Church Members in Mississippi Sue Over Their $500 Tickets for Attending a Drive-in Service

This image released by Tim Duggan Books shows "On Tyranny: Twenty Lessons from the Twentieth Century," by Timothy Snyder. (Tim Duggan Books via AP)

This image released by Tim Duggan Books shows “On Tyranny: Twenty Lessons from the Twentieth Century,” by Timothy Snyder. (Tim Duggan Books via AP)

 

 

Last Wednesday, members of Temple Baptist Church attended a “drive-in” church service.

The Greenville, Mississippi bunch stayed in their cars, clearly adhering to 6-foot social-distancing guidelines.

Nevertheless, like backroom gambling, the worship service got busted up by the cops.

As previously observed by RedState’s Elizabeth Vaughn, eight police officers issued the parked parishioners $500 fines.

And why? Governor Tate Reeves made no mention of churches in his April-3rd-effective shelter-in-place order.

However, Greenville’s Mayor Errick Simmons — by executive order — had said even drive-in services aren’t allowed.

In the aftermath, as per a press release, Temple Baptist filed suit Friday in the U.S. District Court for the Northern District of Mississippi.

Represented by the pro-faith non-profit Alliance Defending Freedom, the churchgoers are calling the mayor’s ban unconstitutional.

ADF provided some info:

Alliance Defending Freedom attorneys representing Greenville’s Temple Baptist Church filed suit in federal district court Friday to challenge Mayor Errick Simmons’ April 7 executive order that bans drive-in church services until the Mississippi governor lifts a statewide shelter-in-place orderprompted by the COVID-19 pandemic. The governor’s order includes no such ban and identifies churches as an “essential business or operation.”

The lawsuit came about after members of Temple Baptist Church drove to the church’s parking lot on Wednesday night and stayed in their cars, as the church instructed, with their windows rolled up while listening to Pastor Arthur Scott preach a sermon over a low-power FM radio frequency from a microphone inside the empty church building. Despite the fact that no one left their cars, which numbered fewer than 20, eight uniformed police officers arrived at the service and issued tickets of $500 per person for violating the mayor’s ban, which does not apply to drive-in restaurants like the nearby Sonic Drive-In that reportedly often has more cars present than at Temple Baptist’s drive-in services. …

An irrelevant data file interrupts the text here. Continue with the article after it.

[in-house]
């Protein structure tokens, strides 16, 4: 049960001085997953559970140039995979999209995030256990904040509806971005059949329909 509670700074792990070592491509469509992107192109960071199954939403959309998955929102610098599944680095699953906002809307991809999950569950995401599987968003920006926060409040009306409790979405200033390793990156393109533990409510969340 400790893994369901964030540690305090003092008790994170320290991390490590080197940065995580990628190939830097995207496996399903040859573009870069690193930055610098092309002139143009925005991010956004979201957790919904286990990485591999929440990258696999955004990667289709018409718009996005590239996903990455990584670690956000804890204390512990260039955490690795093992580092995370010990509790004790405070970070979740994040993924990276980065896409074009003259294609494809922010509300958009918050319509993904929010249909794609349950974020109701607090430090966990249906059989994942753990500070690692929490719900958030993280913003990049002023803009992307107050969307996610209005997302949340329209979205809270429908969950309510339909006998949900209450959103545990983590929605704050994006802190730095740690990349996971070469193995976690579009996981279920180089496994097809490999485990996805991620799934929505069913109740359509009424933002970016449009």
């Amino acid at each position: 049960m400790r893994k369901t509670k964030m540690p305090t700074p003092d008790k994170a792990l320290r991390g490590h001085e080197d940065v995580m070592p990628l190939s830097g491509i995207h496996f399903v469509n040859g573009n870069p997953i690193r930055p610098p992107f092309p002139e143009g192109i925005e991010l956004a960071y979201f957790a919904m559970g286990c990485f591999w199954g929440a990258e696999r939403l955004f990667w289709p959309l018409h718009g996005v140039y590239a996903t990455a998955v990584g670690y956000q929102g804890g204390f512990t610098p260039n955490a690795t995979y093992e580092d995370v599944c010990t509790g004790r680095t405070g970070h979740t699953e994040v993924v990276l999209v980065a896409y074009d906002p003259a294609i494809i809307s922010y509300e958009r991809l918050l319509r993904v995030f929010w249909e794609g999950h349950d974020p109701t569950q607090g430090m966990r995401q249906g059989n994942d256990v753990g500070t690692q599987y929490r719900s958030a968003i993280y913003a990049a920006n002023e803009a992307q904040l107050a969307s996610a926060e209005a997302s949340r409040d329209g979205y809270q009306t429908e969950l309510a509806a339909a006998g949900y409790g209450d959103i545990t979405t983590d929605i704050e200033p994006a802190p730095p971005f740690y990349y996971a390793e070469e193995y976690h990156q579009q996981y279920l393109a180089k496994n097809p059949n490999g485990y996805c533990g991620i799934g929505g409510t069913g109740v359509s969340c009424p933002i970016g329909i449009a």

Simmons’s ban “orders all church buildings closed for in person and drive in church services, until the State of Mississippi’s Shelter In Place Executive Order No. 1466 is lifted by Governor Tate Reeves.” Reeves’ order includes no such ban, and he made clear at a press conference prior to issuing the order that municipalities may use their local emergency power in response to COVID-19 so long as it “does not directly conflict with allowing for what the state order says.”

Ryan Tucker — ADF senior counsel — labeled the Greenville government’s actions “nonsensical.”

And he made a particularly excellent point about fast food joints:

“In Greenville, you can be in your car at a drive-in restaurant, but you can’t be in your car at a drive-in church service. That’s not only nonsensical, it’s unconstitutional, too.”

Yep.

But the mayor’s backed off — he announced at a Monday press conference he was rescinding the fines.

In fact, he portrayed himself as a victim to the Delta Democrat-Times:

“This smear campaign full of lies about my beliefs are unfounded.”

As per Mayor Errick, the po-po responded to Temple only after receiving multiple calls about the service.

And now, he’s all about listening to the governor — he wants guidance of the definite sort:

“What we’re asking for is definitive guidance regarding drive-in and parking lot services, that’s what the issue is.”

Here’s another “issue”: Telling people who want so badly to go to church that they’re willing to do it by staying in their parked cars… 

Telling people to whom church is so important that they cannot do it — despite it endangering no one — is idiotic.

And crappy.

And politically unwise.

It seems to me that, in this case, the mayor has “smeared” himself.

Oh, and one more thing — the governor’s sounded off as well:

Can I get an Amen?

-ALEX

 

 

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